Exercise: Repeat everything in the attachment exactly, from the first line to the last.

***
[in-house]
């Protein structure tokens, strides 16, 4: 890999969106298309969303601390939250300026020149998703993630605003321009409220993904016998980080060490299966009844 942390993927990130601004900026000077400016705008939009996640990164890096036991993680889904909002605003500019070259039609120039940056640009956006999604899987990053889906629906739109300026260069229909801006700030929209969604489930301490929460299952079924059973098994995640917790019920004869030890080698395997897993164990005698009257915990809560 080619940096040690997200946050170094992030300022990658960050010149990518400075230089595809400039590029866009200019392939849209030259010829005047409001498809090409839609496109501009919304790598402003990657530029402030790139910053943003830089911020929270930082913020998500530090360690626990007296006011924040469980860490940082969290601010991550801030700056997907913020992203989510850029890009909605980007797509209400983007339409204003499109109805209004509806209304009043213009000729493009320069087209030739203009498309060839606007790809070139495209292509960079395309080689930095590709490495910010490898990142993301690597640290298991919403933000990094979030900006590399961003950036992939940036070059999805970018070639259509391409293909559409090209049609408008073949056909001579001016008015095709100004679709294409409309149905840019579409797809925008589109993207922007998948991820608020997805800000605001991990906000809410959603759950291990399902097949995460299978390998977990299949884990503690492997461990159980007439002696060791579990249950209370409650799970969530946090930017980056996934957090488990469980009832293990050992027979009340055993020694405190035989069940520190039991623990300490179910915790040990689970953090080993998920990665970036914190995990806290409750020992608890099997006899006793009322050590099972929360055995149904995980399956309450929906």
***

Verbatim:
[in-house]
């Protein structure tokens, strides 16, 4: 890999969106298309969303601390939250300026020149998703993630605003321009409220993904016998980080060490299966009844 942390993927990130601004900026000077400016705008939009996640990164890096036991993680889904909002605003500019070259039609120039940056640009956006999604899987990053889906629906739109300026260069229909801006700030929209969604489930301490929460299952079924059973098994995640917790019920004869030890080698395997897993164990005698009257915990809560 080619940096040690997200946050170094992030300022990658960050010149990518400075230089595809400039590029866009200019392939849209030259010829005047409001498809090409839609496109501009919304790598402003990657530029402030790139910053943003830089911020929270930082913020998500530090360690626990007296006011924040469980860490940082969290601010991550801030700056997907913020992203989510850029890009909605980007797509209400983007339409204003499109109805209004509806209304009043213009000729493009320069087209030739203009498309060839606007790809070139495209292509960079395309080689930095590709490495910010490898990142993301690597640290298991919403933000990094979030900006590399961003950036992939940036070059999805970018070639259509391409293909559409090209049609408008073949056909001579001016008015095709100004679709294409409309149905840019579409797809925008589109993207922007998948991820608020997805800000605001991990906000809410959603759950291990399902097949995460299978390998977990299949884990503690492997461990159980007439002696060791579990249950209370409650799970969530946090930017980056996934957090488990469980009832293990050992027979009340055993020694405190035989069940520190039991623990300490179910915790040990689970953090080993998920990665970036914190995990806290409750020992608890099997006899006793009322050590099972929360055995149904995980399956309450929906």